The gau box is a very expressive element of Tibetan Buddhist practice. What we call a box in our parlance is actually meant to be a portable shrine. The devotee installs one's chosen deity, preferably the ishtadevta or ishtadevi, inside the same and carries it around on one's person. It is designed with all the beauty and precision of artisanry that are due to a shrine, and conveys an essential aspect of Tibetan Buddhism. One's devotion is not confined by time or space, and has a mark on one's bearing even when one is elsewhere. Gau box-shrines have traditionally been worn on the traveller-devotee's belt or locket, to be placed at an altar when not on the road. The one-of-a-kind gau box pendant is designed to be strewn onto a chain and worn as a locket around the neck.

It is a fine example of Nepalese handiwork. While the paintings and sculptures produced in the region are coveted by spiritual art patrons across the world, its jewellery is no less. This pendant boasts of a sterling silver foundation, overlaid with dense gold filligree and gemstone embellishments. The delicate tracery as well as the pastel blue and red gems, each more exquisitely shaped than the other, are both characteristic of regional workmanship. The quadrilateral motif that dominates the foreground (and surrounds the central red, gold-rimmed gemstone) is the all-important Buddhist mandala.

Post a comment +
Post
Caviar-Black Pure Pashmina Shawl from Kashmir with Kalamkari Embroidery All-Over

Caviar-Black Pure Pashmina Shawl from Kashmir with Kalamkari Embroidery All-Over

The Persian word 'pashm', meaning soft and superfine, is the root of the word 'pashmina'. When one hears the word 'pashmina' it conveys an image of something superbly beauteous, a texture that is inimitable, a sense of something that is one of the most desirable things in the world. This handpicked shawl is one such pashmina. It is deceptively lightweight and warmer than a tropical summer dusk. If you have been looking to invest in a statement pashmina or two to complete your wardrobe, this youthful yet complex number is where your search ends.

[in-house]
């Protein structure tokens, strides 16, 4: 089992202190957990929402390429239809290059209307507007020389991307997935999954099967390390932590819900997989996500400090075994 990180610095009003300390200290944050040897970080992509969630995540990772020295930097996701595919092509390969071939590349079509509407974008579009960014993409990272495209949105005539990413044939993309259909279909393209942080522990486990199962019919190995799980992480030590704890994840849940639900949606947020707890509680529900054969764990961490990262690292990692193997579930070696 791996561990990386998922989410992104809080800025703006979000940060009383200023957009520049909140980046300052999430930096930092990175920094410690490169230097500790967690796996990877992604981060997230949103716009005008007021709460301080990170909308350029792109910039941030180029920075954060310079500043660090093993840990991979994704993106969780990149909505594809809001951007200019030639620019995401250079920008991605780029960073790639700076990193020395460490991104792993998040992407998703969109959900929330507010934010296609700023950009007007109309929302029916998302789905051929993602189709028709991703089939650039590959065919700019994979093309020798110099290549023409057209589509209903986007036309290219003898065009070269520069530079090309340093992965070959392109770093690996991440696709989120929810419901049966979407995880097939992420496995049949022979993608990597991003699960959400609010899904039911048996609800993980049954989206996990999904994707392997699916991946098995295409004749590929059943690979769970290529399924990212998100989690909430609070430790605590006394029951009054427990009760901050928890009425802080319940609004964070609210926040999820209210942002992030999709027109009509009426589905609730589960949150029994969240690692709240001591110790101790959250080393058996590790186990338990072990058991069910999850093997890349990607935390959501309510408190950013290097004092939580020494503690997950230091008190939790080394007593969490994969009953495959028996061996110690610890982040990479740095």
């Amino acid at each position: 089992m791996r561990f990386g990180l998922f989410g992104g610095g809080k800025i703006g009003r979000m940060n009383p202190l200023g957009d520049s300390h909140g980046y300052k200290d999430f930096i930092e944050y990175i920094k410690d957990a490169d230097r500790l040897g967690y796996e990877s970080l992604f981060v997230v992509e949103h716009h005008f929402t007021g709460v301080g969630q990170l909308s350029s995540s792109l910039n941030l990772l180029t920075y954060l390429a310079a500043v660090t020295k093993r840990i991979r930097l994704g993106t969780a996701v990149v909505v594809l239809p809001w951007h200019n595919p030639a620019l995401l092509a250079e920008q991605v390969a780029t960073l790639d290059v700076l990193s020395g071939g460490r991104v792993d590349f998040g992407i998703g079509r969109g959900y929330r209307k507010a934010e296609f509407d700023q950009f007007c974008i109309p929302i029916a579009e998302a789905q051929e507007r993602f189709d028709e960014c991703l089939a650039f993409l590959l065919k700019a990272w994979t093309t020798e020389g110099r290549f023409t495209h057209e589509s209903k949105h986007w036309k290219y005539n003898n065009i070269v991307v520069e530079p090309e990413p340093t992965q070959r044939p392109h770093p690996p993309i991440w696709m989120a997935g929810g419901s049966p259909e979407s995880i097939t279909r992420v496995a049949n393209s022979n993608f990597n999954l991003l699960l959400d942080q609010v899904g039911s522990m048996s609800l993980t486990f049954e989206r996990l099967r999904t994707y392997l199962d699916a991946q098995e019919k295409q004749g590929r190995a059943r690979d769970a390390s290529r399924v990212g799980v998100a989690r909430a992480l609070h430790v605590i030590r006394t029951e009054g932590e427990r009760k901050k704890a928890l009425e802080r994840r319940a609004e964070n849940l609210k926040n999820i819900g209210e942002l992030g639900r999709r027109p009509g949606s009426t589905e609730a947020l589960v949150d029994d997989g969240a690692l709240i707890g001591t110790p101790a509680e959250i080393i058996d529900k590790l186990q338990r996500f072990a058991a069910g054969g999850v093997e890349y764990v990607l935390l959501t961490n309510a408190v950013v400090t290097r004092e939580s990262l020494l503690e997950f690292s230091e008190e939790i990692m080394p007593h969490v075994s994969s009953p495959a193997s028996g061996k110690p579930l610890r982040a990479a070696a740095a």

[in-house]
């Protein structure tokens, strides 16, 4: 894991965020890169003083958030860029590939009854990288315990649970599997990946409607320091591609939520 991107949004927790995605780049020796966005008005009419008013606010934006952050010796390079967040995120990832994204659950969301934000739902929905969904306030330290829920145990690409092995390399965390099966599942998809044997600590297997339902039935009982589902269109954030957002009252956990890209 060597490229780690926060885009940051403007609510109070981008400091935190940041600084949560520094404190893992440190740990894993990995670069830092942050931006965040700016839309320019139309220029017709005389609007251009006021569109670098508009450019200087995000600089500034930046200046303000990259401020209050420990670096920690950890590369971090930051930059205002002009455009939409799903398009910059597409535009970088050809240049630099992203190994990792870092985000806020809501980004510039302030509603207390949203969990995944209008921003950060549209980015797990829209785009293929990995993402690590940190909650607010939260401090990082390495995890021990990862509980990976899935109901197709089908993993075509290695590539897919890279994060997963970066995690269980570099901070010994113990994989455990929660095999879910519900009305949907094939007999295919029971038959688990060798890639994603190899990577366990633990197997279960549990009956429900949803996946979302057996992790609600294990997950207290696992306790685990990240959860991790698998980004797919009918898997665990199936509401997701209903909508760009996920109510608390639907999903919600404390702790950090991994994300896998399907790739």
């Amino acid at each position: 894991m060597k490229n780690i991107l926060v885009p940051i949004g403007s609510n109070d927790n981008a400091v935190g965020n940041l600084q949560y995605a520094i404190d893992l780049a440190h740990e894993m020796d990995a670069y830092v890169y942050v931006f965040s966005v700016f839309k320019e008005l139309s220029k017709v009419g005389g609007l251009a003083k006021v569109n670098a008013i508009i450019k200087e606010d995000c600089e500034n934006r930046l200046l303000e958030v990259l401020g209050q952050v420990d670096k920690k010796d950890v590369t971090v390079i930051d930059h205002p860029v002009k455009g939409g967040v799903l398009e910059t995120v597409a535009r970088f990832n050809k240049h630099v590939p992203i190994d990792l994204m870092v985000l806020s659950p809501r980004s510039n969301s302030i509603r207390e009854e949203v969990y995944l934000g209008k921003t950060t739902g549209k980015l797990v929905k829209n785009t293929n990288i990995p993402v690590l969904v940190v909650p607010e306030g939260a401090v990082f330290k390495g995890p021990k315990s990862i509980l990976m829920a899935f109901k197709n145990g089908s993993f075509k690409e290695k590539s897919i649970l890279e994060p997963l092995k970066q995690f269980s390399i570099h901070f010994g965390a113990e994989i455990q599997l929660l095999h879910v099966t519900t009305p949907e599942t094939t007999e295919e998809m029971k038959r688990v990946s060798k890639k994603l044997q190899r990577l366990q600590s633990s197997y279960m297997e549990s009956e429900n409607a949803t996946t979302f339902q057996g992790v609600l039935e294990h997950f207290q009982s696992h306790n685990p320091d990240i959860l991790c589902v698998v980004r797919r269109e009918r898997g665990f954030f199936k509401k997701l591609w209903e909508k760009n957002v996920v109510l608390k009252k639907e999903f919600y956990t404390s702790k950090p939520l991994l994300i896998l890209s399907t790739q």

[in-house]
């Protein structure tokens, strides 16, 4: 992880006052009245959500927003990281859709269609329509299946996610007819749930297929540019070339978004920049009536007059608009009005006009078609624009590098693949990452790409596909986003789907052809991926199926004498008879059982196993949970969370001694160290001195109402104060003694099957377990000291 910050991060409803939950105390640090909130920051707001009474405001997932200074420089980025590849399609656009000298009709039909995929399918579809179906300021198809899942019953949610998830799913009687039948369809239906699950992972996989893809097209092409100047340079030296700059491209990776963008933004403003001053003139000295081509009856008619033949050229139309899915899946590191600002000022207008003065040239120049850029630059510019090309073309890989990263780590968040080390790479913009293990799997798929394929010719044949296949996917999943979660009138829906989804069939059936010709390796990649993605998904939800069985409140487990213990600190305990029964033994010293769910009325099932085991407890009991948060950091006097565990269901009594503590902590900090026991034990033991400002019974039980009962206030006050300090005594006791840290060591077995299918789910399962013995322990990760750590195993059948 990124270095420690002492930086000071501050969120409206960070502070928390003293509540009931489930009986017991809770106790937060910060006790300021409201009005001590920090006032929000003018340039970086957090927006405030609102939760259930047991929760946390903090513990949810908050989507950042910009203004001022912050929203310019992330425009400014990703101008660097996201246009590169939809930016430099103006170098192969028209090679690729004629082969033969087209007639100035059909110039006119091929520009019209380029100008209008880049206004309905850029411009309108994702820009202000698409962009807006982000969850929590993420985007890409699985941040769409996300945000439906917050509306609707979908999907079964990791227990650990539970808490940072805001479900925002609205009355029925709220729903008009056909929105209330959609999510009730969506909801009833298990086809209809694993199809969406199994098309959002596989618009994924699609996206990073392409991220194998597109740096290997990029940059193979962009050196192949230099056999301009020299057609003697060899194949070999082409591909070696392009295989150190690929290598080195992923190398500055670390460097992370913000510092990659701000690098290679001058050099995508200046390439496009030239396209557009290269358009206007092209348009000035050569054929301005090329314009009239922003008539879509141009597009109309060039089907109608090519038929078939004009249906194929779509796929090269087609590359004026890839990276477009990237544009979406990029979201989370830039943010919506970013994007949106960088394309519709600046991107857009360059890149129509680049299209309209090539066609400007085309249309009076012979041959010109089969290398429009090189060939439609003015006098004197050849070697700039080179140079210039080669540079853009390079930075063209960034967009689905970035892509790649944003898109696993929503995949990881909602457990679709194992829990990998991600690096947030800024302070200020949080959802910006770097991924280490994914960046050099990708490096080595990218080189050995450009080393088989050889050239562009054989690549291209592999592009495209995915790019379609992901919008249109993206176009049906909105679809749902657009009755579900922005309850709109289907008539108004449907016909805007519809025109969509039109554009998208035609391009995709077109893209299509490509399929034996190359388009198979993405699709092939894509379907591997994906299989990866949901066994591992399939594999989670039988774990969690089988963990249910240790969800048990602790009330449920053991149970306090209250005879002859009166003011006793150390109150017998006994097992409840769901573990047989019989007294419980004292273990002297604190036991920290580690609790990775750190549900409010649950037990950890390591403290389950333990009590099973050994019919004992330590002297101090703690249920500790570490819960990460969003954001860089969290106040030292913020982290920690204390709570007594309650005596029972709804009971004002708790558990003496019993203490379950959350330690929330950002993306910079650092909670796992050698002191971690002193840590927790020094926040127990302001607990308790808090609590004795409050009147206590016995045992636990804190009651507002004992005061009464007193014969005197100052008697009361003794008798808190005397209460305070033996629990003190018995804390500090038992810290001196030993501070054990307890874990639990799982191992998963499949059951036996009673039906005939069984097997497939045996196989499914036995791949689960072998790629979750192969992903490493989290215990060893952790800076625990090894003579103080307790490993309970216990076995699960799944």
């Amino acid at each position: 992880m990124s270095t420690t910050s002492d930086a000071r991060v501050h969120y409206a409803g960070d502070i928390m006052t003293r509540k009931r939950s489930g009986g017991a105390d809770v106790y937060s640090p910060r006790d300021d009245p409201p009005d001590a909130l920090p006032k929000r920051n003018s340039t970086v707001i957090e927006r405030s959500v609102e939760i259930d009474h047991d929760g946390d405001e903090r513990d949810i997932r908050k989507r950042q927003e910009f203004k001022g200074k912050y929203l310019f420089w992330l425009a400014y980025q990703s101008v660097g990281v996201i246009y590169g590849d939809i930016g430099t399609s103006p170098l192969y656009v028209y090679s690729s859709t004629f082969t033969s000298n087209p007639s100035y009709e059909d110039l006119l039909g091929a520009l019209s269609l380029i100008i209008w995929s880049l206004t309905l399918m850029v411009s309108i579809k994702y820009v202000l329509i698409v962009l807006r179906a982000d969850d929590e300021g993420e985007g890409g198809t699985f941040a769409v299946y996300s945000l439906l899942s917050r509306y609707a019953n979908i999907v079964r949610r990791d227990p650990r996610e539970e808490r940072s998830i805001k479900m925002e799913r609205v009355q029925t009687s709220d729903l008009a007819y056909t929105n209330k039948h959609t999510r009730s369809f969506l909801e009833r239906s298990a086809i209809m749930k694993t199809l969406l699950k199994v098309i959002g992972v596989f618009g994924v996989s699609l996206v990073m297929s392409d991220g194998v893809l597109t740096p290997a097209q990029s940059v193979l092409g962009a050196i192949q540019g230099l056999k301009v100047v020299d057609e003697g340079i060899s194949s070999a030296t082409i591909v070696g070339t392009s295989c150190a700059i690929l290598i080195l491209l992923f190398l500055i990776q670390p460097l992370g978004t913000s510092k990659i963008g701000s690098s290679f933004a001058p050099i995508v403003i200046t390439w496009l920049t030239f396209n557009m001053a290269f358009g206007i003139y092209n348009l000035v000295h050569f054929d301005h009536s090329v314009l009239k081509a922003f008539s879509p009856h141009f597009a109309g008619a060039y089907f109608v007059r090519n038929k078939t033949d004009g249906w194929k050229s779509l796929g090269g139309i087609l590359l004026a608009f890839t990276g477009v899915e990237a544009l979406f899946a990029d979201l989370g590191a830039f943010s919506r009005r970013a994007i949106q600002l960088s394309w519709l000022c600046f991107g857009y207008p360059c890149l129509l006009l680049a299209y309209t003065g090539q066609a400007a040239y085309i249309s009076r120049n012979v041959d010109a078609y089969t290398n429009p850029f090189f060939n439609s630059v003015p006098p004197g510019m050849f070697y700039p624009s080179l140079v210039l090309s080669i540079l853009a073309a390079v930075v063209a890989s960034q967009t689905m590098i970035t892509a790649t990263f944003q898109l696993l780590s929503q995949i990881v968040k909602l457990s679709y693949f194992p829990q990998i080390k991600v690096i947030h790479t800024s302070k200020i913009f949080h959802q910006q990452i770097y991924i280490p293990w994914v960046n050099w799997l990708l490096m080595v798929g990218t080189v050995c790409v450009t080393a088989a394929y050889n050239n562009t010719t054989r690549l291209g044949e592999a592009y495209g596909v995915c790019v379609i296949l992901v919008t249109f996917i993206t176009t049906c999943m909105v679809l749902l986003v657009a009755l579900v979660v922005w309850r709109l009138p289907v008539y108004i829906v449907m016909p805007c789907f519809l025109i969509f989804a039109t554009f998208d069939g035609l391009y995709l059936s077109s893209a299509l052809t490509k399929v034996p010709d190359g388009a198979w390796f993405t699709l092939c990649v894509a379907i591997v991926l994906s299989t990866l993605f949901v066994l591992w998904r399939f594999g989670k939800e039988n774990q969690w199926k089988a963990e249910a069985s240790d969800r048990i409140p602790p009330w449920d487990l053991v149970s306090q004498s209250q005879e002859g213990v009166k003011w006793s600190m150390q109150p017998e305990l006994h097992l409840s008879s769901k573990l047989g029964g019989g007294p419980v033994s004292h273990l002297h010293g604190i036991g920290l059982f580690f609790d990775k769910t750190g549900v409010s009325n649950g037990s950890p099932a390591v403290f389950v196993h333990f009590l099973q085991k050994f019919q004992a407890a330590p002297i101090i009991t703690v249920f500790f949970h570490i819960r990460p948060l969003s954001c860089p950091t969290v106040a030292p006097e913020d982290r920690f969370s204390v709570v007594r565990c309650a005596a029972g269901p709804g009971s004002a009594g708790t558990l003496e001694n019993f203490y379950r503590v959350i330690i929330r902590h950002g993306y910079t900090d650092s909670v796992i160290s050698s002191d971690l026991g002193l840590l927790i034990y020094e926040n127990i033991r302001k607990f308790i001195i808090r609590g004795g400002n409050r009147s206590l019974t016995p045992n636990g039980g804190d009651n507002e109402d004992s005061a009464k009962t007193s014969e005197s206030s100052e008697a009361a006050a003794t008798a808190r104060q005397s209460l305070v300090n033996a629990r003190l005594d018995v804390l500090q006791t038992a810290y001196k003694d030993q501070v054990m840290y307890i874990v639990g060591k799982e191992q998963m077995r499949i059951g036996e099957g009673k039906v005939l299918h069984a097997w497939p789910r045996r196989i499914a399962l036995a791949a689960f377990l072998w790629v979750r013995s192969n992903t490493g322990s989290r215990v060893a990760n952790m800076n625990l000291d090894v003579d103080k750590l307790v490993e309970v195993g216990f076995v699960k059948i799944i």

The luxury and price of this one shawl could be understood once you consider that an average male of the endemic Hyrcus goat species, which roams eye-wateringly high Himalayan altitudes, yields annually just enough moult for a fraction of a scarf. Add to that the fact that it takes great degrees of skill, labour, and time to turn it into fabric, dye it, and embroider it to produce what you see on this page. The abundance of floral motifs, highly characteristic of kalamkari art, has been done against non-uniform pastel-coloured panels. Note how the same colours have been put into the stripes along the edges.

Post a comment +
Post
Mahavidya Shodashi (Tripura Sundari) as Visualized in Her Dhyana Mantra

Mahavidya Shodashi (Tripura Sundari) as Visualized in Her Dhyana Mantra

Shodashi (also known as Tripura-sundari, Lalita, and Rajarajeshvari) is a beautiful young girl of sixteen. She is shown seated on the navel of Shiva, who is reclining below her. They are on a pedestal supported by the gods Brahma, Vishnu, Rudra, and Indra. Her dhyana mantra describes her as follows: "She shines with the light of the rising sun. In her four hands she holds a noose, a goad, bow, and arrow".

There is an interesting legend behind the origin of Tripura-sundari. We are told that once upon a time Shiva referred to Kali by her name in front of some heavenly damsels who had come to visit, calling her "Kali, Kali" ("Blackie, Blackie"), which she took to be a slur against her dark complexion. She left Shiva and resolved to rid herself of her dark complexion, through asceticism. Later, the sage Narada visited Kailasha and, seeing Shiva alone, asked where his wife was. Shiva complained that she had abandoned him and vanished. With his yogic powers Narada discovered Kali living north of Mount Sumeru and went there to see if he could convince her to return to Shiva. He told her that Shiva was thinking of marrying another goddess and that she should return at once to prevent this. By now Kali had rid herself of her dark complexion but did not yet realize it. Arriving in the presence of Shiva, she saw a reflection of herself with a light complexion in Shiva's heart. Thinking, that this was another goddess, she became jealous and angry. Shiva advised her to look more carefully, with the eye of knowledge, telling her that what she saw in his heart was herself. The story ends with Shiva saying to the transformed Kali: "As you have assumed a very beautiful form, beautiful in the three worlds, your name will be Tripura- sundari. You shall always remain sixteen years old and be called by the name Shodashi.